Tutorial: Set up and use metrics and logs with an IoT hub

You can use Azure Monitor to collect metrics and logs for your IoT hub that can help you monitor the operation of your solution and troubleshoot problems when they occur. In this article, you'll see how to create charts based on metrics, how to create alerts that trigger on metrics, how to send IoT Hub operations and errors to Azure Monitor Logs, and how to check the logs for errors.

This tutorial uses the Azure sample from the .NET Send telemetry quickstart to send messages to the IoT hub. You can always use a device or another sample to send messages, but you may have to modify a few steps accordingly.

Some familiarity with Azure Monitor concepts might be helpful before you begin this tutorial. To learn more, see Monitor IoT Hub. To learn more about the metrics and resource logs emitted by IoT Hub, see Monitoring data reference.

In this tutorial, you perform the following tasks:

  • Use Azure CLI to create an IoT hub, register a simulated device, and create a Log Analytics workspace.
  • Send IoT Hub connections and device telemetry resource logs to Azure Monitor Logs in the Log Analytics workspace.
  • Use metric explorer to create a chart based on selected metrics and pin it to your dashboard.
  • Create metric alerts so you can be notified by email when important conditions occur.
  • Download and run an app that simulates an IoT device sending messages to the IoT hub.
  • View the alerts when your conditions occur.
  • View the metrics chart on your dashboard.
  • View IoT Hub errors and operations in Azure Monitor Logs.

Prerequisites

  • An Azure subscription. If you don't have an Azure subscription, create a free account before you begin.

  • You need the .NET Core SDK 2.1 or greater on your development machine. You can download the .NET Core SDK for multiple platforms from .NET.

    You can verify the current version of C# on your development machine using the following command:

    dotnet --version
    
  • An email account capable of receiving mail.

  • Make sure that port 8883 is open in your firewall. The device sample in this tutorial uses MQTT protocol, which communicates over port 8883. This port may be blocked in some corporate and educational network environments. For more information and ways to work around this issue, see Connecting to IoT Hub (MQTT).

  • Use the Bash environment in Azure Cloud Shell.

    Launch Cloud Shell in a new window

  • If you prefer, install the Azure CLI to run CLI reference commands.

    • If you're using a local installation, sign in to the Azure CLI by using the az login command. To finish the authentication process, follow the steps displayed in your terminal. For additional sign-in options, see Sign in with the Azure CLI.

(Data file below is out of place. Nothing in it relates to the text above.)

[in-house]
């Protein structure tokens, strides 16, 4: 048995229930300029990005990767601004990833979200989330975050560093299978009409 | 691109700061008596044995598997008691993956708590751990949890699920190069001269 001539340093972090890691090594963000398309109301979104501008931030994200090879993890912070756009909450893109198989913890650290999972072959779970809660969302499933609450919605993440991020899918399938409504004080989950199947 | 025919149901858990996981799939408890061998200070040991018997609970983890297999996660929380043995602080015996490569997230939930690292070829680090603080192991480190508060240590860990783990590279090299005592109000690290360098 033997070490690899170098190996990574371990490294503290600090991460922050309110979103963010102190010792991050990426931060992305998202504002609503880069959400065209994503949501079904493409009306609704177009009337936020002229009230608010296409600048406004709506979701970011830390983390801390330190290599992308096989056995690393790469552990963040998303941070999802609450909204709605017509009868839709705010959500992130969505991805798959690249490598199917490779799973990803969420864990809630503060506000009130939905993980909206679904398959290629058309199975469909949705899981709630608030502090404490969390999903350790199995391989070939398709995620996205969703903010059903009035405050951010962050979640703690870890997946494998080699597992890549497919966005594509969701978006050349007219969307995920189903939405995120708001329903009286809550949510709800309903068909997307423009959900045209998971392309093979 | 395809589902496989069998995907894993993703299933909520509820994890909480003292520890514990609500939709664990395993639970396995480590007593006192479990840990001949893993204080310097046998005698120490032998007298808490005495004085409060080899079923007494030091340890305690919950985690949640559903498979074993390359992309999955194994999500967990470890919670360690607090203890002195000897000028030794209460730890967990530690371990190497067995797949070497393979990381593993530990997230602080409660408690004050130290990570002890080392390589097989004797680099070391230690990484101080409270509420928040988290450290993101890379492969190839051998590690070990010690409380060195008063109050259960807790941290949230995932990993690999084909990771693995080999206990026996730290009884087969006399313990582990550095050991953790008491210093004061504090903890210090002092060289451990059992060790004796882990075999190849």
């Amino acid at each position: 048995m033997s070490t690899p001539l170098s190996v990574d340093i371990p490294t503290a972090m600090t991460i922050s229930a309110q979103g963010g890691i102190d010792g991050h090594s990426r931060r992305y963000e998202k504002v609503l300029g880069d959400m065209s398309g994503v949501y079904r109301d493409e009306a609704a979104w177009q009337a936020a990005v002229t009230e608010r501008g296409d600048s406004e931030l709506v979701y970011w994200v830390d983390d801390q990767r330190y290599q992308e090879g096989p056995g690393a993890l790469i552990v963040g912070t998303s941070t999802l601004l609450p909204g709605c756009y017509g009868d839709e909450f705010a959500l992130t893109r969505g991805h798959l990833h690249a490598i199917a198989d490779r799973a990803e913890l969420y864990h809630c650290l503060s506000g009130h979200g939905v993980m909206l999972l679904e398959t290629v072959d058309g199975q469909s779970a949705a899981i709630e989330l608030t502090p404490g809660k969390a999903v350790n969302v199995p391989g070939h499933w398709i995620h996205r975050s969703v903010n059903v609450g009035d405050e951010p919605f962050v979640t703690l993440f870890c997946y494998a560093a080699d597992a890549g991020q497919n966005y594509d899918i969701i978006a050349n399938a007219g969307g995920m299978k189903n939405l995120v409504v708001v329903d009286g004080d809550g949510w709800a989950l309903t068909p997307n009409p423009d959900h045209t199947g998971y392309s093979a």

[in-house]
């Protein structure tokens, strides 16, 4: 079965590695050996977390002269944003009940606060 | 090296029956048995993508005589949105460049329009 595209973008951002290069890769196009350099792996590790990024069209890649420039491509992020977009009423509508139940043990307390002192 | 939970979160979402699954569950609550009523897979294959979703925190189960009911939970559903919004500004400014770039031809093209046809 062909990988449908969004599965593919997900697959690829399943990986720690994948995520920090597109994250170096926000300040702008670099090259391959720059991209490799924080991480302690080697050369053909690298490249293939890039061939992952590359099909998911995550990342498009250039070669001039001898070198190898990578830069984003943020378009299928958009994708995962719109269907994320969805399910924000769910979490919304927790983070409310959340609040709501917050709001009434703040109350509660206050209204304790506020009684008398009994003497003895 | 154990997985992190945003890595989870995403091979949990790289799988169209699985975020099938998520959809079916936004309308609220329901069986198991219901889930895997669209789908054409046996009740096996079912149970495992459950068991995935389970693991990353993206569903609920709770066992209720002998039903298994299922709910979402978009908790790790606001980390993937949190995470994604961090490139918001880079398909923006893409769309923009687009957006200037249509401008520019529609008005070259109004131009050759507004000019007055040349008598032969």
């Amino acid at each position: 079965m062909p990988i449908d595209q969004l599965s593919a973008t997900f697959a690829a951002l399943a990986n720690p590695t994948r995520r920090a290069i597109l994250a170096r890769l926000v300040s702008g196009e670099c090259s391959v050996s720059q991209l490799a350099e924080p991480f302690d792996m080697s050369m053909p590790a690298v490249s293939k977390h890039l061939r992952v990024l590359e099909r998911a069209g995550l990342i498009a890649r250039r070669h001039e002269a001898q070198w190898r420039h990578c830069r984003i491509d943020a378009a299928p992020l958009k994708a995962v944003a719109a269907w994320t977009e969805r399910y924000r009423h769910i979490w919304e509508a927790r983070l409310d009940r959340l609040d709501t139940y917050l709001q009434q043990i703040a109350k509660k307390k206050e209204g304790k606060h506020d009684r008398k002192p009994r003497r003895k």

• When you're prompted, install Azure CLI extensions on first use. For more information about extensions, see Use extensions with the Azure CLI.

    • Run az version to find the version and dependent libraries that are installed. To upgrade to the latest version, run az upgrade.

Set up resources

For this tutorial, you need an IoT hub, a Log Analytics workspace, and a simulated IoT device. These resources can be created using Azure CLI or Azure PowerShell. Use the same resource group and location for all of the resources. Then, when you've finished the tutorial, you can remove everything in one step by deleting the resource group.

Here are the required steps.

  1. Create a resource group.

  2. Create an IoT hub.

  3. Create a Log Analytics workspace.

  4. Register a device identity for the simulated device that sends messages to your IoT hub. Save the device connection string to use to configure the simulated device.

Set up resources using Azure CLI

Copy and paste this script into Cloud Shell. Assuming you are already logged in, it runs the script one line at a time. Some of the commands may take some time to execute. The new resources are created in the resource group ContosoResources.

The name for some resources must be unique across Azure. The script generates a random value with the $RANDOM function and stores it in a variable. For these resources, the script appends this random value to a base name for the resource, making the resource name unique.

Only one free IoT hub is permitted per subscription. If you already have a free IoT hub in your subscription, either delete it before running the script or modify the script to use your free IoT hub or an IoT Hub that uses the standard or basic tier.

The script prints the name of the IoT hub, the name of the Log Analytics workspace, and the connection string for the device it registers. Be sure to note these down as you'll need them later in this article.


# This is the IOT Extension for Azure CLI.